Xi Jinping gets fresh 5-year term, name added to Chinese constitution

The Communist Party of China (CPC) today endorsed a second five-year term for President Xi Jinping and amended its constitution to add his name and ideology, putting him on a par with party founder Mao Zedong and his successor Deng Xiaoping.

 
President Xi Jinping  

Former leaders Hu Jintao and Jiang Zemin also had their ideologies incorporated in the constitution. But unlike Mao and Deng, their names were not included.

Xi's concept of "socialism with Chinese characteristics for a new era" was added to the constitution at the end of the CPC's week-long Congress.

The amendment to the constitution made 64-year-old Xi's ideology a new component of the party's guide for action, according to a resolution of the 19th CPC National Congress.

An estimated 780,000 people have visited a vast exhibition in west Beijing put on by the Communist Party's propaganda department to coincide with the party's twice-a-decade national congress, at which Xi received a second five-year term in office – and according to observers, Xi's face loomed from virtually every wall at the exhibition.

The two events - one teeming with ordinary citizens, the other taking place behind closed doors under heavy security - show both how Xi has centralised power under his control and how he is leading China into what officials portray as a confident new era.

Since Xi assumed the party's leadership in 2012, dissident historians have warned that his accumulation of power could slide dangerously into something resembling the excesses of Mao Zedong. Rival Communist Party factions have seethed as Xi's anti-corruption campaigns have landed political challengers and potential successors in jail, while stepping up supervision of cadres at all levels.

Chinese and international rights activists, meanwhile, have railed against Xi's crackdowns on dissent and universal values more harshly than against any leader in decades.

But the thronging Beijing exhibition, titled 'Five Years of Grinding and Brave Struggle', shows how Xi has pulled the levers of nationalism and populism to win over the masses.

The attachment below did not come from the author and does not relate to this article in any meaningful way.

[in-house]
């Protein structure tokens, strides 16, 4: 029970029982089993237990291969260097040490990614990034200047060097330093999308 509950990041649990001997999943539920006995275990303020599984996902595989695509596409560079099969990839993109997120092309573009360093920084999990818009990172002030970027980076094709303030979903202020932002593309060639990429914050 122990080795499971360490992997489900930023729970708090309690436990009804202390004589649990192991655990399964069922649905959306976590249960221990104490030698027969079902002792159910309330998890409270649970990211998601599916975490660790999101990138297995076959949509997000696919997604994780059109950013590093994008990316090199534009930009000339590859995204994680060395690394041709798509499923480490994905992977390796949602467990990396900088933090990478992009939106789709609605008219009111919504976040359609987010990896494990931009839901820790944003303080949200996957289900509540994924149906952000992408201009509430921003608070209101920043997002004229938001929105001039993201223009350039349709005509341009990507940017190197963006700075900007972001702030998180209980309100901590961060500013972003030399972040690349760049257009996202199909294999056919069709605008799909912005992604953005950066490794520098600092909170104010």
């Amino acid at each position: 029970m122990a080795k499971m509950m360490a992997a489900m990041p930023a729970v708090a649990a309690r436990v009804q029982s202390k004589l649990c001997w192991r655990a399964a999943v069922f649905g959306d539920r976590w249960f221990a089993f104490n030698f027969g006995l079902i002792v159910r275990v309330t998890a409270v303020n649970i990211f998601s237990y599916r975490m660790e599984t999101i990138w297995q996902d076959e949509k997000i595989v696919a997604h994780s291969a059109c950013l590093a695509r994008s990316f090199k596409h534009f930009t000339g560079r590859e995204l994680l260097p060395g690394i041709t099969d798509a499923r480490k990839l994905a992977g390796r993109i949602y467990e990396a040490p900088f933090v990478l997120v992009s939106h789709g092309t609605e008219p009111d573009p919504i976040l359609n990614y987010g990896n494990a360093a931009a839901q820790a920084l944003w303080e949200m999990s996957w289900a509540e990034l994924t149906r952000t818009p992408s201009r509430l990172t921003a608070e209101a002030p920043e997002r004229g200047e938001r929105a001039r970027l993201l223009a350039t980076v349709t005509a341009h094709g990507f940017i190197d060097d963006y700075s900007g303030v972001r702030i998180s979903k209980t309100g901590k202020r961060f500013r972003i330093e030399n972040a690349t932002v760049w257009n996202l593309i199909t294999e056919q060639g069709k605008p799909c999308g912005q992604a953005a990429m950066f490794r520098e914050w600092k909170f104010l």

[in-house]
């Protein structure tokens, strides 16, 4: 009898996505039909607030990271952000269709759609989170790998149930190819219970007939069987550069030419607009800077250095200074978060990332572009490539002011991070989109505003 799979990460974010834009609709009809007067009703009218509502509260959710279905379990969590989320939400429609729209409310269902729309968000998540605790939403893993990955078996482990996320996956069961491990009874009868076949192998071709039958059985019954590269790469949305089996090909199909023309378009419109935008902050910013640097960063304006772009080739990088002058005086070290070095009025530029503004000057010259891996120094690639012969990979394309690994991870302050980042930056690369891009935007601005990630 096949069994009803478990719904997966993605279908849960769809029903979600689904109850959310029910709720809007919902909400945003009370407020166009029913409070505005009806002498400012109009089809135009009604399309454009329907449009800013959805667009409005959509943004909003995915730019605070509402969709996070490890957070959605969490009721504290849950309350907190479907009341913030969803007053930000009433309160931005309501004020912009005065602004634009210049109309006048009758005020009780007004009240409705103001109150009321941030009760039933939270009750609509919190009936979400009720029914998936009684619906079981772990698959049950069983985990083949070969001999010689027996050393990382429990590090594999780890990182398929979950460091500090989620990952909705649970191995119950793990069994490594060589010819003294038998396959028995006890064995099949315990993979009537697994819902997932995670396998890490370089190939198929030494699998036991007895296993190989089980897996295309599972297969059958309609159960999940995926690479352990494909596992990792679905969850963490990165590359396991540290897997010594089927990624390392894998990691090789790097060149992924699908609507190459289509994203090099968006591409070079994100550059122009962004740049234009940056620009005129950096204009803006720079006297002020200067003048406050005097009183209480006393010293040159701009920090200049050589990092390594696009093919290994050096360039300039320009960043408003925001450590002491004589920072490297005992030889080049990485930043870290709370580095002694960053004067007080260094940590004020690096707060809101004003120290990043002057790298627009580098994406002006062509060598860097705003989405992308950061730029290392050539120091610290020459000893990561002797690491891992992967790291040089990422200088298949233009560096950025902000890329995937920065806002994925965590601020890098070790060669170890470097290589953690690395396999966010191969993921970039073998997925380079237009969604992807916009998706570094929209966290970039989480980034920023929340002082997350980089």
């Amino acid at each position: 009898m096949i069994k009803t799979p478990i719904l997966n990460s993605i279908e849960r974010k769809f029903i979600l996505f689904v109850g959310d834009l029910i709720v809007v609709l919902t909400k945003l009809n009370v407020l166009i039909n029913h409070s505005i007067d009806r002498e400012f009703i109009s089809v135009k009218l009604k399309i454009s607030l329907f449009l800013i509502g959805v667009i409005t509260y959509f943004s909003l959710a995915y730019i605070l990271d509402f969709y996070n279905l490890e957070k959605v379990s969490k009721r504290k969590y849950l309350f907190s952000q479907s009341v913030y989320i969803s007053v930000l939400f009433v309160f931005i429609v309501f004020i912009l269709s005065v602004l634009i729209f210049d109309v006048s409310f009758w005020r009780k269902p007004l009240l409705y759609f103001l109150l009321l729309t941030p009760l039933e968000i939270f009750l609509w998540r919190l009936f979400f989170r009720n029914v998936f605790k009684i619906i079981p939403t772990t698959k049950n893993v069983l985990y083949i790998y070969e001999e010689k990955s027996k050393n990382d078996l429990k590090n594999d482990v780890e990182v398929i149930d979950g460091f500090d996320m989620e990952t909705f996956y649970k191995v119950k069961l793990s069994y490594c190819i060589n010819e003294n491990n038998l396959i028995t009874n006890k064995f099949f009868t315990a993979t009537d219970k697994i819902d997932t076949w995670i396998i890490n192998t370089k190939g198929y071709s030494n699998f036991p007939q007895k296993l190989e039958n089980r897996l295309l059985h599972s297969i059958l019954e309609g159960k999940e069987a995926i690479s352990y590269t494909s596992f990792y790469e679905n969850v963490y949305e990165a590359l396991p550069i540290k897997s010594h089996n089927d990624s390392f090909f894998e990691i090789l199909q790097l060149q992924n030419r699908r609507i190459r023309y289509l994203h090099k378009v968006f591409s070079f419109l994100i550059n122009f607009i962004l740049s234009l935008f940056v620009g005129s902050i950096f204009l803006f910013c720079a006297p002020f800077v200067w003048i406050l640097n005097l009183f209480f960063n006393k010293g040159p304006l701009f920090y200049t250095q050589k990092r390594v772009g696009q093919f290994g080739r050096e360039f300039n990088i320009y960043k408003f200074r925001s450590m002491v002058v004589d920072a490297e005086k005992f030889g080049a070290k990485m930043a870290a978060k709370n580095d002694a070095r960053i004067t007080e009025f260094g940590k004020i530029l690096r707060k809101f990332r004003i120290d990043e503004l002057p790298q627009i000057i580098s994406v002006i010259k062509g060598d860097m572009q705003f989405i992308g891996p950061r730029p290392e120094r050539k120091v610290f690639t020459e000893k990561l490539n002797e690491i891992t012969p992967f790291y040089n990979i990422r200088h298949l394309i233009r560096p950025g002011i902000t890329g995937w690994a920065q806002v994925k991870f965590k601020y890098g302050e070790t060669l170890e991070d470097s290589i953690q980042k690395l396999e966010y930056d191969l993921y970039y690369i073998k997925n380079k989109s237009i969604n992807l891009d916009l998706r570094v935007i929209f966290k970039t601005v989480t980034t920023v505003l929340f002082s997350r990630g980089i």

The CPC conference, attended by over 2,350 delegates, ended at the Great Hall of the People, the seat of power of China's Communist leadership.

Xi and Premier Li Keqiang (62), ranked number one and two in the CPC hierarchy, would continue based on a two five-year tenure convention for top leaders. Xi and Li took charge in 2012 and are now set to continue till 2022.

Five new members will be elected to the seven-member Standing Committee of the party. The new standing committee will be unveiled for China and the world on Wednesday when they would formally appear in front of the media in a live telecast.

Reports in the Hong Kong media said that Xi may not have his way at the congress, as his closest aide Wang Qishan, who led the massive anti-corruption campaign in which Xi's opponents were allegedly crushed, is likely to step down from the powerful standing committee, belying speculation that he would be retained by overriding the 68-year retirement rule.

Also, the congress may keep the number of the standing committee members to seven, contrary to reported preference of Xi to reduce its number to five.

The new committee may retain balance of power among various factions within the party though Xi may still remain powerful with the induction of some of his close associates into it, the reports said.

As China enters a new era, the CPC must write a new chapter of 21st century Marxism with a broader vision to achieve the goals set at the milestone congress, Chen Shuguang, a professor with the Party School of the CPC Central Committee told state-run Xinhua news agency.